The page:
This Was (a) Home

Posted: Earth Day 2023

Rudyard Kipling wrote a wonderful piece about how very quickly the jungle takes back even the greatest of humans’ works when those works are left untended.

Deserts are very different from jungles.

People bred to the desert tend to watch where they step, and they tread carefully. A tuft of dead-looking grass might harbor a nest of kangaroo rats. Displacing it starts a cascade of effects much greater than displacing the cute mammals that both nourish and feed there.

The web of the food chain is fragile out there. When something goes wrong, you can practically watch it unravel.

Old farm equipment — an antique wooden manure spreader, a broken-down buckboard, splintery wood-spoked wheels shod in iron bands — lay where it died or was abandoned. The Mojave winds pile sand against the relics until they are half or wholly buried, low dunes casting sandy shadows. Odds and ends collect there to rust ever so slowly in the dry desert.

From desert to desolation

The desert doesn’t return to itself when we leave, not as the jungle does. Things are preserved, out there, even the scars. It’s easier and more accurate to think of the damage as permanent.

We miss the sense of community with the critters, the vastness, and the visitors from the metropolis. We regret the habitat loss after a change of ownership — so much wildlife lost or displaced. We dislike the sterility of the aftermath and the lack of comforts now for the occupants (if any) of the farmhouse, trying to live under the Mojave sun.

The real story, in before-and-after satellite images:

The satellite images here, and the notes in the legend, are true. We positioned the markers from memory (which is accurate to within a few feet, in this instance).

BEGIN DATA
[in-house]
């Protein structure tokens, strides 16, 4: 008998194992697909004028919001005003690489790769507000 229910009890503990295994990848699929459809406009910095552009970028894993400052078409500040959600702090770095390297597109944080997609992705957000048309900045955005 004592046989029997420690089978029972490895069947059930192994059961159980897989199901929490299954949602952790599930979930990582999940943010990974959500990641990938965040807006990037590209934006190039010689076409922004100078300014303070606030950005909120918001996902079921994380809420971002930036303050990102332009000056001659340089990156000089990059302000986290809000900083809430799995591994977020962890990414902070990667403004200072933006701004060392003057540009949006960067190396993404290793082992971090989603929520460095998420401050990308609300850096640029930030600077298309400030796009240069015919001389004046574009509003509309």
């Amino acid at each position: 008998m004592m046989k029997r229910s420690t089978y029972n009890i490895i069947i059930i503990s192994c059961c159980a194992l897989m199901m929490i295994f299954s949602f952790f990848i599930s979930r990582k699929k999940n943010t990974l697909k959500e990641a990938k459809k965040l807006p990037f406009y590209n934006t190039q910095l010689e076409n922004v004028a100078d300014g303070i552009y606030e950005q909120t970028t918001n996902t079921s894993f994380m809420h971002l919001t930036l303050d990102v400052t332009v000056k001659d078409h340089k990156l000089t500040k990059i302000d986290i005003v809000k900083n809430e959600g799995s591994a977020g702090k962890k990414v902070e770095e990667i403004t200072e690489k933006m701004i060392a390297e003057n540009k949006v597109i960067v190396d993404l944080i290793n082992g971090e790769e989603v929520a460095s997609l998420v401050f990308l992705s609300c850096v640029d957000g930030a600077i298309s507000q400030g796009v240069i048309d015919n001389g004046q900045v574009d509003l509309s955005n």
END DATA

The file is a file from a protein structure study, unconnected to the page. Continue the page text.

I have — on behalf of artist James Turrell at his Rodin Crater project in Arizona — rolled up and hauled away prickly, century-old barbed wire. It still would litter that border of the Navajo Reservation in 300 more years if we had not.

The scars on the modest little property shown here will last long. The desert remembers. It carries forward a record of how we conduct ourselves.

The virgin desert can seem barren to an outsider. It is not; it is subtle and eloquent, complex and self-sustaining.

We have not learned the layered nature of the desert’s value, nor how to live well with it — in beauty, as they say. To live there, settlers typically just add water and lots of it. Taking that away again, later, does not restore anything. The result is loss and might be considered, if arguably, irresponsible negligence.

This Was (a) Home © 2023 by Marlin Ouverson is licensed under CC BY-NC-ND 4.0 

This Was (a) Home
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This Was (a) Home
To settle the desert, we just add water. Taking that away again, later, doesn't restore anything, but it results in loss and might be considered, if arguably, irresponsible. "This Was (a) Home" by Marlin Ouverson is licensed under CC BY-NC-ND 4.0